It took me awhile, though, to see this place and this church as a possibility, or to be more precise, to truly discern that this is where God wants us to be and that this is truly a calling. Callings take time. I am absolutely humbled by the prayer composed by your search committee that included the line: “Ready us to receive the one you have been forming for service in this place.”

It has been a long journey getting here, over many, many years, and I hope to share my story with you in the coming months, as  I want to hear your story, and as together our journey together unfolds and we write a new story together.

            But for now, let me give you one detail: There was a moment when I knew this is the right place. It came during Holy Week, when the clergy of the Diocese of California assemble at Grace Cathedral in San Francisco to renew their ordination vows.

I was sitting with my friend and mentor, Don Brown, who is the retired dean of my cathedral. We stood with all of the clergy, and Bishop Marc Andrus asked us whether we would vow to serve those entrusted to our care. When I said “yes,” I thought of you.

            Then it dawned on me that Marc Andrus is from Virginia. He was educated in Virginia, and went to the Virginia Theological Seminary, and later served as a rector in Middleburg. Bishop Marc had never lived west of Appalachian mountains until he became bishop of California two years ago.

            It occurred to me, in that moment, that God delights in moving the pieces around, in sending us on new adventures to be with new people, and grow in ways we can not do on our own. God delights in moving the pieces around, and so I come to you.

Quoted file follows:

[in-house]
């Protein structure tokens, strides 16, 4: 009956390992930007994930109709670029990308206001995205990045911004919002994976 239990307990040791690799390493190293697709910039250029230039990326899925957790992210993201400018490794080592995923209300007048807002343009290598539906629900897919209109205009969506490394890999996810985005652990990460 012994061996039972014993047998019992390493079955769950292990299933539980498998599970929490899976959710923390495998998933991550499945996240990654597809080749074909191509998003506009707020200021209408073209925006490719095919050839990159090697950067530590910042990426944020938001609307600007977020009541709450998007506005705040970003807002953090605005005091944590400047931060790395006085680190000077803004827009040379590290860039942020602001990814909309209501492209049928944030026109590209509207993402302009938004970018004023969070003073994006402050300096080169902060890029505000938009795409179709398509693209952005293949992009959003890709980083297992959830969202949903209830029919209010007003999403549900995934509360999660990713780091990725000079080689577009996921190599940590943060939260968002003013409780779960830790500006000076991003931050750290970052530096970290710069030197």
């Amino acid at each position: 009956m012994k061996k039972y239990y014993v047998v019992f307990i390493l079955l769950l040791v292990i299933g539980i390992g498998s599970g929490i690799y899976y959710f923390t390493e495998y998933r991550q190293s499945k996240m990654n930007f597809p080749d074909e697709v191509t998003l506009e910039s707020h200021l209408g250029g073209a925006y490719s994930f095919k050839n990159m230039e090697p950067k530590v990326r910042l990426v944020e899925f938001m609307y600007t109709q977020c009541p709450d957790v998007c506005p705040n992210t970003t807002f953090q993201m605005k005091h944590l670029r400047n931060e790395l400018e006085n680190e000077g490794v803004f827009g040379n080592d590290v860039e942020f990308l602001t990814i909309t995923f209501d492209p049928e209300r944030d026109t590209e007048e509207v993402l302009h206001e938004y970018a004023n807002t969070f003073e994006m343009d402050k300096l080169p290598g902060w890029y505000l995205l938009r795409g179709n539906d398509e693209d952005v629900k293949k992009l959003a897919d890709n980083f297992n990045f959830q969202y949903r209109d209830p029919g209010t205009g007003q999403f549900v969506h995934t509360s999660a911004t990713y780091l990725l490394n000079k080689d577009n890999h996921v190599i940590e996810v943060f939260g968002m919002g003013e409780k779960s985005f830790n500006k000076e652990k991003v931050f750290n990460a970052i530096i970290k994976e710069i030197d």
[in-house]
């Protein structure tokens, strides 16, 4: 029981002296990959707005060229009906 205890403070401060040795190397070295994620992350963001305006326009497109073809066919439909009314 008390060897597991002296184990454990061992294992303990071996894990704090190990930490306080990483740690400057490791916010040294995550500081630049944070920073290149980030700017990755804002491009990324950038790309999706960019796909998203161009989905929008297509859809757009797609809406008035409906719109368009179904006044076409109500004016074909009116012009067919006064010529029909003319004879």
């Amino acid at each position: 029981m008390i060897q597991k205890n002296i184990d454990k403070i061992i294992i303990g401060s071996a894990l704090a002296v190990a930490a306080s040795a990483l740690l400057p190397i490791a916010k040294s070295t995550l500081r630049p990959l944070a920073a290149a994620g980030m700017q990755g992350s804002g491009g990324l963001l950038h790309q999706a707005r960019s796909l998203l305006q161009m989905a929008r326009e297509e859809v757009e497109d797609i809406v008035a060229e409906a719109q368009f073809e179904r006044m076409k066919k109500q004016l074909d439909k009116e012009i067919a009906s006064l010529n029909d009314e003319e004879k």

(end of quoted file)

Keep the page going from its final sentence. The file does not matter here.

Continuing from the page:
Moving the pieces around presents an extraordinary opportunity for all of us to discover the gospel in ways we’ve never dreamed, and, more than that, to wrestle with the meaning of the gospel more intensely than we have ever done.

That, at its most basic, is what we will be doing as we journey together over the next years, as we learn together what it truly means to be God’s beloved, and to live out our lives in the fullness of God’s promise of healing and wholeness and salvation.

Make no mistake: We will have challenges. I will make mistakees. And at times it may feel as though we are wrestling with God.

We will be in good company. Wrestling with God is precisely what Jacob does on the riverbank in the Old Testament lesson today.

Jacob wrestles with God, and though he encounters pain, he comes out seeing God and understanding life in a new way.

He could not have gotten where he was going any other way.

Many of us are in the midst of some of life’s most important, and wrenching, transitions – new jobs, moving, retirements, or maybe the beginning of a new relationship, or maybe the end of a relationship, or the loss of a loved one.